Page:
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Language Contact Around the Globe

Proceedings of the LCTG3 Conference


Amei Koll-Stobbe and Sebastian Knospe

The fifth volume in the series Language Competence and Language Awareness in Europe unites a collection of peer-reviewed papers delivered at the Third Conference on Language Contact in Times of Globalization (LCTG3) at the University of Greifswald in 2011. The papers are arranged in five thematic sections: Part I studies lexical and grammatical borrowing and pseudo-loans. Part II looks at code-switching and language intertwining in different contexts, while Part III is concerned with the power, political backup and use of different languages in multilingual settings. This is followed by Part IV which comprises three articles on the Linguistic Landscapes of different urban areas. Finally, Part V focuses on language choices in literature and institutional settings.
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Phattharathanit Srichomthong (Maejo University): Language globalization in Northern Thailand


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Language globalization in Northern Thailand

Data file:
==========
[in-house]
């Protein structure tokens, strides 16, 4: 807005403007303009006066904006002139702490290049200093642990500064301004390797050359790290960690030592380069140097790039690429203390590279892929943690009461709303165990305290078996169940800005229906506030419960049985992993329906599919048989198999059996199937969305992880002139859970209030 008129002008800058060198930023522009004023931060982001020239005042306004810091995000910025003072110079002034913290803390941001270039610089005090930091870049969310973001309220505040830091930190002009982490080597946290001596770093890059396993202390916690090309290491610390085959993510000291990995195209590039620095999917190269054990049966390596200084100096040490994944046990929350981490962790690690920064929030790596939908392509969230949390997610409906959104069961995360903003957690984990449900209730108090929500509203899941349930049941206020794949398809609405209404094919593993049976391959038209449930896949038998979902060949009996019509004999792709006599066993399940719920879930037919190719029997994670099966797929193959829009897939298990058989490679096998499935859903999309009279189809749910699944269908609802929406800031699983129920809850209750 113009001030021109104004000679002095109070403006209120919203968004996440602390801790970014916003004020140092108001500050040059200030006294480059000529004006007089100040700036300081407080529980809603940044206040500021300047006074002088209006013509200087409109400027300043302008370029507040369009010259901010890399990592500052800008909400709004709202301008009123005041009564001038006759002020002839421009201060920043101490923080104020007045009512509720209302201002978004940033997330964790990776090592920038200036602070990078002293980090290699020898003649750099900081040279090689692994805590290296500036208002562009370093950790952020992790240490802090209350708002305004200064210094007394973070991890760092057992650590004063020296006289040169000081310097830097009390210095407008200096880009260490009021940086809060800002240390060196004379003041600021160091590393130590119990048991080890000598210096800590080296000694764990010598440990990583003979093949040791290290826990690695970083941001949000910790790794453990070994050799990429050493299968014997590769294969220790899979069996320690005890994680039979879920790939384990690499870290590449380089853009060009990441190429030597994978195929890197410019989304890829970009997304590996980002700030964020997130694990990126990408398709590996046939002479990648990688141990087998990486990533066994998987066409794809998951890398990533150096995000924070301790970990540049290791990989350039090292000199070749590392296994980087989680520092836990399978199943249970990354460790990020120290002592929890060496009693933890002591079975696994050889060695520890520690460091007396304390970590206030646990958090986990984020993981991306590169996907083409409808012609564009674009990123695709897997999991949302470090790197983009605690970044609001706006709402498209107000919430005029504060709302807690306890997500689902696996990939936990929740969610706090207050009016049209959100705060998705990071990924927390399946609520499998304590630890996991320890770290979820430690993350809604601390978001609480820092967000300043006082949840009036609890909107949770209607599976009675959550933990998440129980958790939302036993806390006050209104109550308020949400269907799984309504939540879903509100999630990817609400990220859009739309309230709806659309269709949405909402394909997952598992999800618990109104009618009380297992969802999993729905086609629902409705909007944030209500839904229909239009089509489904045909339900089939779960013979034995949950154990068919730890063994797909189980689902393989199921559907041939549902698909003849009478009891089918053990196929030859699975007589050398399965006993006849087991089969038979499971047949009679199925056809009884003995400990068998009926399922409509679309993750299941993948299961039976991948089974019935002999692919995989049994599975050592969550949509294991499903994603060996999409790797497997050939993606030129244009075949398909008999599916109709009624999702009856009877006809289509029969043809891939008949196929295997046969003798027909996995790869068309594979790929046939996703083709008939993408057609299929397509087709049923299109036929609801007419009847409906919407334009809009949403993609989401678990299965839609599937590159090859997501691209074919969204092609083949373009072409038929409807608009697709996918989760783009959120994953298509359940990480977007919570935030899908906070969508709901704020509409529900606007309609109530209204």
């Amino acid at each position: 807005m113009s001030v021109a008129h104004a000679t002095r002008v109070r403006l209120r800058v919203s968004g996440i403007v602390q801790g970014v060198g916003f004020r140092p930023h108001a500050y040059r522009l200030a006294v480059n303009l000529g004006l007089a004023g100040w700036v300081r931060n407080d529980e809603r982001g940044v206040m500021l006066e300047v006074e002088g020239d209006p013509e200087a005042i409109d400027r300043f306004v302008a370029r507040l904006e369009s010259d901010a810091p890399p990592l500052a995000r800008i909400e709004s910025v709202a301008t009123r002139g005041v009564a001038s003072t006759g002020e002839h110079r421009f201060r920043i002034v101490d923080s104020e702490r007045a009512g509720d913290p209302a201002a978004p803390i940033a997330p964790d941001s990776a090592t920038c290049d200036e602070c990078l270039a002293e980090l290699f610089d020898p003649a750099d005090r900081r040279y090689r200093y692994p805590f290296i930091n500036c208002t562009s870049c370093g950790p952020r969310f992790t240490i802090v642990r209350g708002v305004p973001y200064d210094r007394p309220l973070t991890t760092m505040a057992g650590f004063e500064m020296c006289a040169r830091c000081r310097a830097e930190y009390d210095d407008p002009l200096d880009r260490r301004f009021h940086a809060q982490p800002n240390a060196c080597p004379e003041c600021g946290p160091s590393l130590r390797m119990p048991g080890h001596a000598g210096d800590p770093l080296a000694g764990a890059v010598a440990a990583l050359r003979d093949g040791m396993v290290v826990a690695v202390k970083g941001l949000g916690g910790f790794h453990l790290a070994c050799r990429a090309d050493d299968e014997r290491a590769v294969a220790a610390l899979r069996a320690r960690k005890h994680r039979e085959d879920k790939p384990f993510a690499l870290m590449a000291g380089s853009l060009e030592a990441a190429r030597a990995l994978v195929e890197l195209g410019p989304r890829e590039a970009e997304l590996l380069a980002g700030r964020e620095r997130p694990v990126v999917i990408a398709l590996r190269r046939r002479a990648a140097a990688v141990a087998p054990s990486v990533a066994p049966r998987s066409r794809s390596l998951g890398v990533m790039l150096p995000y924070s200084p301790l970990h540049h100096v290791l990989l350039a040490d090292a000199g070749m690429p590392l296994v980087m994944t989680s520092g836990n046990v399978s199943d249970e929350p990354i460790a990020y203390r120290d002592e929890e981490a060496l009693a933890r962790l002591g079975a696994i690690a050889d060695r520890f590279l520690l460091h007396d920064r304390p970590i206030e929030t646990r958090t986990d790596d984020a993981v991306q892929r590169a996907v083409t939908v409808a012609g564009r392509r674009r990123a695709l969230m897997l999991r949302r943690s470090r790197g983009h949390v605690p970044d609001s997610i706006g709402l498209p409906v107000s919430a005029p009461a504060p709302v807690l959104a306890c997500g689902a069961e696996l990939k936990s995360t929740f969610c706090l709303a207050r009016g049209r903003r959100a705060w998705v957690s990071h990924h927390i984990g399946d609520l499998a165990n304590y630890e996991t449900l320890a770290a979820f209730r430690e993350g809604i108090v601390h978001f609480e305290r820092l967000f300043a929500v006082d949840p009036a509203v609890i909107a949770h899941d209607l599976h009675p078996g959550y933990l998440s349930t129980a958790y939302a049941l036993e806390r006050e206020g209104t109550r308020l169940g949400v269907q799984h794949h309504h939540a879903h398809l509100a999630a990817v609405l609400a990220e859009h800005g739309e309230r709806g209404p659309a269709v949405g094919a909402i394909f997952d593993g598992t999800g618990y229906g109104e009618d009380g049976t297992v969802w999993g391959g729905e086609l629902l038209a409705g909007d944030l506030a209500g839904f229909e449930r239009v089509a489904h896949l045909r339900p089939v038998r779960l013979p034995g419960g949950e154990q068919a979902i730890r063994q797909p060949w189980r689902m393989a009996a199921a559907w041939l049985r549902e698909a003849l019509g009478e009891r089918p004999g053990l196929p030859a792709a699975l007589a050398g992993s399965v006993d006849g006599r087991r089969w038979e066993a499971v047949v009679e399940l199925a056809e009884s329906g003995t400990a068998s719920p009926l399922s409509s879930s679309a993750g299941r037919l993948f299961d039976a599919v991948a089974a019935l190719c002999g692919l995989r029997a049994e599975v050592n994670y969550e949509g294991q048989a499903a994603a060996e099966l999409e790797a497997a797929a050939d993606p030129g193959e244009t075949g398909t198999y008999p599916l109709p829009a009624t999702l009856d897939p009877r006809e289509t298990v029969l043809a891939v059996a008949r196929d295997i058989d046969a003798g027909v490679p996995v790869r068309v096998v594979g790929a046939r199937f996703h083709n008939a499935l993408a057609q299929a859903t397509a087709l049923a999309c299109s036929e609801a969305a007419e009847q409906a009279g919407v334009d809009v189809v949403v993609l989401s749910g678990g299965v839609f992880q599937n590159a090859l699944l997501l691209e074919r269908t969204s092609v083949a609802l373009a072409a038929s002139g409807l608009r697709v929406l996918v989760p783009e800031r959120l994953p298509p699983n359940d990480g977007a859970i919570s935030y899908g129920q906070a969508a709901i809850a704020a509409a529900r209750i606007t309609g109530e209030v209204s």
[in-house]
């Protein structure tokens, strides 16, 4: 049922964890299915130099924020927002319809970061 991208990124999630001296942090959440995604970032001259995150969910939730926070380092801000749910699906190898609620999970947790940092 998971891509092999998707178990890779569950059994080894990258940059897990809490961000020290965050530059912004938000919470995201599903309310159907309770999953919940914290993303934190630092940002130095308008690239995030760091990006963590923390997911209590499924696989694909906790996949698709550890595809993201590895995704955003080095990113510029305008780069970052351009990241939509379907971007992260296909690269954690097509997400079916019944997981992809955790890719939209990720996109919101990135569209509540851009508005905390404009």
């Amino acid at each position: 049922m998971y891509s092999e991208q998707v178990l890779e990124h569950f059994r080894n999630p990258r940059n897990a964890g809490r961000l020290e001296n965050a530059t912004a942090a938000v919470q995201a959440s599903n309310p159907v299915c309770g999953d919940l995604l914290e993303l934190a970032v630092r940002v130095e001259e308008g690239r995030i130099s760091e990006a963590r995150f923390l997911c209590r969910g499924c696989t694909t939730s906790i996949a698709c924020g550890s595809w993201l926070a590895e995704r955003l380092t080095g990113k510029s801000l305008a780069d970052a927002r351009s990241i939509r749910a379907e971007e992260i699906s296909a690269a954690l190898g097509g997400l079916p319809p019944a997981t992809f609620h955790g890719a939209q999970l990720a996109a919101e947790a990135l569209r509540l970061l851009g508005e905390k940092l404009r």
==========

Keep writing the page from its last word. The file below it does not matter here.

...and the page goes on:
Phattharathanit Srichomthong


As in many parts of the world, linguistic practice in northern Thailand has been affected by globalization. One arena in which this is evident is in the mixing of various languages displayed in permanent and temporary signage. The data used in this study involve four pattern repertoires of roadside signage found in public spaces. Signs with mixed languages are found most frequently in multilingual settings. The three other types involve signs in Thai, signs in foreign languages, and signs in Kam Mueang (the language of northern Thailand). English written in both English and Thai script is found most prominently among the types of signs. Multilingual and multiscript signage in northern Thailand is thus a manifestation of language contact and change resulting from the interaction of global and local socio-cultural phenomena. For example, the extensive spread of English along with the minor incorporation of some other foreign languages highlights the process of globalism at work in northern Thailand. At the same time, however, local language and culture (i.e. Kam Mueang and national Thai) is reinvigorated by this injection of the use of global culture and languages.

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